Aug 27, 2014; Philadelphia, PA, USA; Philadelphia Phillies right fielder Marlon Byrd (3) hits a single during the fourth inning of a game against the Washington Nationals at Citizens Bank Park. Mandatory Credit: Bill Streicher-USA TODAY Sports
Back in the summer of 2014, when the Cincinnati Reds looked like they might be a contender, rumors swirled about their interest in Philadelphia Phillies outfielder Marlon Byrd. As we detailed then, Byrd would have been a great addition for the stretch run, and Jon Morosi of Fox Sports reports that the Reds are still trying to acquire the 37-year-old. What seemed like a solid idea in the July heat, though, looks misguided in the depths of winter.
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While Byrd would bring some much needed right-handed thump the the Reds’ lineup, adding him at this point in the franchise’s development doesn’t make much sense.
Cincinnati has already traded two-fifths of last year’s starting rotation (Alfredo Simon and Mat Latos), and general manager Walt Jocketty has said that he can’t take on any more payroll before the start of the season. That means the Reds would have to send players with enough salary commitments to the Phillies to offset Byrd’s salary — $8 million in 2015, and a guaranteed $8 million in 2016 if he reaches 550 plate appearances next summer.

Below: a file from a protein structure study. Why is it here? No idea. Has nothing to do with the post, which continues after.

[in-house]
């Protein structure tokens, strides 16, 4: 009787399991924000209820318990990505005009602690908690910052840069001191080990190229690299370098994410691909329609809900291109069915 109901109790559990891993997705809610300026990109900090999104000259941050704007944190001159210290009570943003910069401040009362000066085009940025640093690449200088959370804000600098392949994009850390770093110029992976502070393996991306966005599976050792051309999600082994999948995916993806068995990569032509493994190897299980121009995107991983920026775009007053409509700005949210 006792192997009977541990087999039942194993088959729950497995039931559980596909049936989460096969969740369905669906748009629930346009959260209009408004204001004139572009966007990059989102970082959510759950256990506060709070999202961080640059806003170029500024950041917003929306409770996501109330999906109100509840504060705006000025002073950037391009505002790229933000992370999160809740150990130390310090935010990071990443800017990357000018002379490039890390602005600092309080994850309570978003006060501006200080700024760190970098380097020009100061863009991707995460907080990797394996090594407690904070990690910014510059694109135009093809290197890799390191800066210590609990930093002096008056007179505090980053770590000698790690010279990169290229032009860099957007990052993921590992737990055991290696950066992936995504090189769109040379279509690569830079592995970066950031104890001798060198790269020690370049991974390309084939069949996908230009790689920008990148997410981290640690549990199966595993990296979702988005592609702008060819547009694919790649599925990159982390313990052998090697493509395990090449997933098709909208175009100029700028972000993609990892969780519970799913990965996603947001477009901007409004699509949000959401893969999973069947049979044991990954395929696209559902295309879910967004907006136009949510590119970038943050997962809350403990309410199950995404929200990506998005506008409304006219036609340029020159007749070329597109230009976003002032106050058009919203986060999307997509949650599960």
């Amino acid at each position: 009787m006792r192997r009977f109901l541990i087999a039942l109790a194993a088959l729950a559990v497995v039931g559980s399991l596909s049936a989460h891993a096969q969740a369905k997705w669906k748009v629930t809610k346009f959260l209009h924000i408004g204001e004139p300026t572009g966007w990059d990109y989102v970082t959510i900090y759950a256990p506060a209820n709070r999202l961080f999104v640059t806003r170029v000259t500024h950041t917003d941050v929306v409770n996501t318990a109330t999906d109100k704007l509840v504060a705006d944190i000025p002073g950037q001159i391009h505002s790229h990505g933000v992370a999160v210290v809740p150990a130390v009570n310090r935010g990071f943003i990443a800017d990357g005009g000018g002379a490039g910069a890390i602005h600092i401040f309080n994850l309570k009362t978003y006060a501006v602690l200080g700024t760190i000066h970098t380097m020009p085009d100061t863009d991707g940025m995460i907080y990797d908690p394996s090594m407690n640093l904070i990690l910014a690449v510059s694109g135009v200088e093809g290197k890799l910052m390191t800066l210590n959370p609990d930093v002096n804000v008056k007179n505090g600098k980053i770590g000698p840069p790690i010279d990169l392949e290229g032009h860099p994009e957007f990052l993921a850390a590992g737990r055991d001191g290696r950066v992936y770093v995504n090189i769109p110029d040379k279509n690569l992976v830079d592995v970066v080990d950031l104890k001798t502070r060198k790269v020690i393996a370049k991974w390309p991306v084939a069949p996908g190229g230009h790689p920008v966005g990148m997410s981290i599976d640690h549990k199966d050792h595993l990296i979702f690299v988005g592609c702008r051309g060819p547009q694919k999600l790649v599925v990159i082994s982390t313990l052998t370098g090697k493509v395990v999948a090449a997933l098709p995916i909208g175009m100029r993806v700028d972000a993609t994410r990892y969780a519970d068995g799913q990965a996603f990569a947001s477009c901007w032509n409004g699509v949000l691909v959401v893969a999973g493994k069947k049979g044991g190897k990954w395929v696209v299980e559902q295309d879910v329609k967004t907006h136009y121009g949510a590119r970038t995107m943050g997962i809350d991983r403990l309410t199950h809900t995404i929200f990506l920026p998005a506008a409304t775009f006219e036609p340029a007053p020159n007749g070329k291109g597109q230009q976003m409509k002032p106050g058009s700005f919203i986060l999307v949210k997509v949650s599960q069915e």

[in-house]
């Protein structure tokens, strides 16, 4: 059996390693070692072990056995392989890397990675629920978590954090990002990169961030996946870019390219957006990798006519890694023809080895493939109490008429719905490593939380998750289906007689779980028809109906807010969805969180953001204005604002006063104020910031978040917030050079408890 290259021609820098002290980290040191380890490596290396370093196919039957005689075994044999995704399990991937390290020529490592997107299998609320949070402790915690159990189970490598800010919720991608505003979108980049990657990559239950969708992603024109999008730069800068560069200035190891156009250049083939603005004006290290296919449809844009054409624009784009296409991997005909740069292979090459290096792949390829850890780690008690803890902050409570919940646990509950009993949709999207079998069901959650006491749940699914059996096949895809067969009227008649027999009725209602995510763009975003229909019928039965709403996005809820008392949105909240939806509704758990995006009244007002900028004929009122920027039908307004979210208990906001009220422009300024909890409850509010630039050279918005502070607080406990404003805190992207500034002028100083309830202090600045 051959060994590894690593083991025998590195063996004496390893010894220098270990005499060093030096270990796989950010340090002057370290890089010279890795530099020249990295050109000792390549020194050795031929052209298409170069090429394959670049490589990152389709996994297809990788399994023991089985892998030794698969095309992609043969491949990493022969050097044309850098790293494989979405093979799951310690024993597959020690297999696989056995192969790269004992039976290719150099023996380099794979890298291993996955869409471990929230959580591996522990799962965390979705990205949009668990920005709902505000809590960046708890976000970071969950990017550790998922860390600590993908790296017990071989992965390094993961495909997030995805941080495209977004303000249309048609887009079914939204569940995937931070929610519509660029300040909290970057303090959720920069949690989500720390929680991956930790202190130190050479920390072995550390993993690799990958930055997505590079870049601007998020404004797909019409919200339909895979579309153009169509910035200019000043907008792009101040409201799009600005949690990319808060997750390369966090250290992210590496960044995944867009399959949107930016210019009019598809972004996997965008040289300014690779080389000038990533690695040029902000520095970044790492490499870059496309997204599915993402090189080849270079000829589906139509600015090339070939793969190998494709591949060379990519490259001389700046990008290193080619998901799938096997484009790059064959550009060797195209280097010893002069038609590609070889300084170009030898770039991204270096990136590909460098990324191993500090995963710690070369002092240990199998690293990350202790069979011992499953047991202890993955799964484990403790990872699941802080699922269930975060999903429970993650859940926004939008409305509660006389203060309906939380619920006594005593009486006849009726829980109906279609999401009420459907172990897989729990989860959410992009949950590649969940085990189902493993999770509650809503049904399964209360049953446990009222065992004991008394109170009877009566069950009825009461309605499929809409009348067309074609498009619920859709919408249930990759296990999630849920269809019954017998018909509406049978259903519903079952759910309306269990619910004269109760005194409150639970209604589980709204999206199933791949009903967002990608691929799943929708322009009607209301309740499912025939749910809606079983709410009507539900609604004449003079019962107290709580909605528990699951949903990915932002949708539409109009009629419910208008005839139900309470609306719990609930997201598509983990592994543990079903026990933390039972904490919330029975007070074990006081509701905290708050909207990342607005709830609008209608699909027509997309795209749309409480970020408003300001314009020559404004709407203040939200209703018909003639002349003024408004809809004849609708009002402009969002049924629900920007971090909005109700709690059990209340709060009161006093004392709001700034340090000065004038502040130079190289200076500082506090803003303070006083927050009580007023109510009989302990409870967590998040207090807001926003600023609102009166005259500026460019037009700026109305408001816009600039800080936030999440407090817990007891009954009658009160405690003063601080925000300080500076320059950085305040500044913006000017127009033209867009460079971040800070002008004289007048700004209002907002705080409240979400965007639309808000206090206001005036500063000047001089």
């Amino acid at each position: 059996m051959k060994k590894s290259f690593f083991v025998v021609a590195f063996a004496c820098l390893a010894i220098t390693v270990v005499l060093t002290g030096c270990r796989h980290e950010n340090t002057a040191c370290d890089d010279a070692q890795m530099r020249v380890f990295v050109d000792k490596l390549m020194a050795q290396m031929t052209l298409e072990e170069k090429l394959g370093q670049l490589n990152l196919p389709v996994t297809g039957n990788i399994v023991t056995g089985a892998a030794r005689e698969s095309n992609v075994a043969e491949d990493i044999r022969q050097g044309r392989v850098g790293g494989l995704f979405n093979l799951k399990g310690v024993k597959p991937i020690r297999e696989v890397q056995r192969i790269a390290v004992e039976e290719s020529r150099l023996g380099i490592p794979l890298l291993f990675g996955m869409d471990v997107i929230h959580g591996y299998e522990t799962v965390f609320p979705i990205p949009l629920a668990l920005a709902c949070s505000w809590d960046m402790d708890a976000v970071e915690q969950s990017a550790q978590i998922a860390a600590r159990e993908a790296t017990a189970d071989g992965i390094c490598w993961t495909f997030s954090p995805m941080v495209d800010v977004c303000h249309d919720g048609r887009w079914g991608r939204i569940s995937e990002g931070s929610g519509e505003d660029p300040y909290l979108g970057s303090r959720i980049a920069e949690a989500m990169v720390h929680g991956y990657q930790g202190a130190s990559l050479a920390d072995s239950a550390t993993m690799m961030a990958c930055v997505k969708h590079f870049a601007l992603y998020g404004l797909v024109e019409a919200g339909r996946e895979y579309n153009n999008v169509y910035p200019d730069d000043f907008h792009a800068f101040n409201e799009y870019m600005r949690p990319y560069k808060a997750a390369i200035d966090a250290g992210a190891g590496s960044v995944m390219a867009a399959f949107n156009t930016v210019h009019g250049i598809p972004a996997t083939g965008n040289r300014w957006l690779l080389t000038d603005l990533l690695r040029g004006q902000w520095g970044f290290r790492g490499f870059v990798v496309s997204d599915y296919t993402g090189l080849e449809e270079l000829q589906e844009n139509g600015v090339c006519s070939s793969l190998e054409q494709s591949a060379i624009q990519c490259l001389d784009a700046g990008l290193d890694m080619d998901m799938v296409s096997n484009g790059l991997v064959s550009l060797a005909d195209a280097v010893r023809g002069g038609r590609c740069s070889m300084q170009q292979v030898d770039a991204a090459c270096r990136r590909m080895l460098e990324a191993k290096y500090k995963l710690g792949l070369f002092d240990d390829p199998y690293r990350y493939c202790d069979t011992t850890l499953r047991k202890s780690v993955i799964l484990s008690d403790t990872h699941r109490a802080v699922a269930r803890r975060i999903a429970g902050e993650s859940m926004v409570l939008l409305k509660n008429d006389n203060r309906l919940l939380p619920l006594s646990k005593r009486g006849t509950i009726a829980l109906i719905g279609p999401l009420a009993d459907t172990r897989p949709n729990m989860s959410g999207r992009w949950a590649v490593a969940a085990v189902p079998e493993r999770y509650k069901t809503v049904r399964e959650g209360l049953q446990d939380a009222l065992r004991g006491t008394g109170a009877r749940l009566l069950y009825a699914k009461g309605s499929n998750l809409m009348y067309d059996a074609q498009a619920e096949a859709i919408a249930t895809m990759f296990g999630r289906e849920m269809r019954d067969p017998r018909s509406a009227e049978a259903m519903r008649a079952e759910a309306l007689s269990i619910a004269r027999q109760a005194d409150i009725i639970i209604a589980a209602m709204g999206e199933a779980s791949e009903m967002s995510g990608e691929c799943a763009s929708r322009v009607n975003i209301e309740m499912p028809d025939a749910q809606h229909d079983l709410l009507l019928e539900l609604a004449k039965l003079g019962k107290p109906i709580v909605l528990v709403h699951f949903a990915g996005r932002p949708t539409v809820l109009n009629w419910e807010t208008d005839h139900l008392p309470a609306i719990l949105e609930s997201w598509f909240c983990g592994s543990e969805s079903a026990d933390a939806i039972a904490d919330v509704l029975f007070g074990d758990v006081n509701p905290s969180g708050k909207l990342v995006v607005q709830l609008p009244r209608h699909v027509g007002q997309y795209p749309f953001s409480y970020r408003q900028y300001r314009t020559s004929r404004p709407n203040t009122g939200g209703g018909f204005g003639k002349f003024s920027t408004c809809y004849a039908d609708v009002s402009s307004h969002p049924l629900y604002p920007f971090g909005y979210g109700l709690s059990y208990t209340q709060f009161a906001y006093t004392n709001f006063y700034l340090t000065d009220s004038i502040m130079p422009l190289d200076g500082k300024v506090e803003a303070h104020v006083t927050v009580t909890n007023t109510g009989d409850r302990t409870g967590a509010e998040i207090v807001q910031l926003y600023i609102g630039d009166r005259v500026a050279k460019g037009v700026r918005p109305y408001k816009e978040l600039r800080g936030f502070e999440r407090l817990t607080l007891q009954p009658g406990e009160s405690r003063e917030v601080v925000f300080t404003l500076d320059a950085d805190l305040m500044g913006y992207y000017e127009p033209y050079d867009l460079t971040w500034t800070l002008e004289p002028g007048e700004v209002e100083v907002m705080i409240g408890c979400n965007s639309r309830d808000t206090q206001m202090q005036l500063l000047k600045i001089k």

The Phillies are rebuilding and would likely want young talent in return for Byrd.
Despite owner Bob Castellini’s protests to the contrary, though, the Reds are thisclose to rebuilding, too, if they’re not already in the process. Trading prospects for a year (or two) of Byrd would do little to help Cincinnati beyond 2015, and even next year’s success is dependent on bounce backs from Joey Votto, Brandon Phillips, Jay Bruce and Homer Bailey.
With or without Byrd, contending in 2015 is a long shot. For what it will cost to land him, the Reds would do well to choose “without.”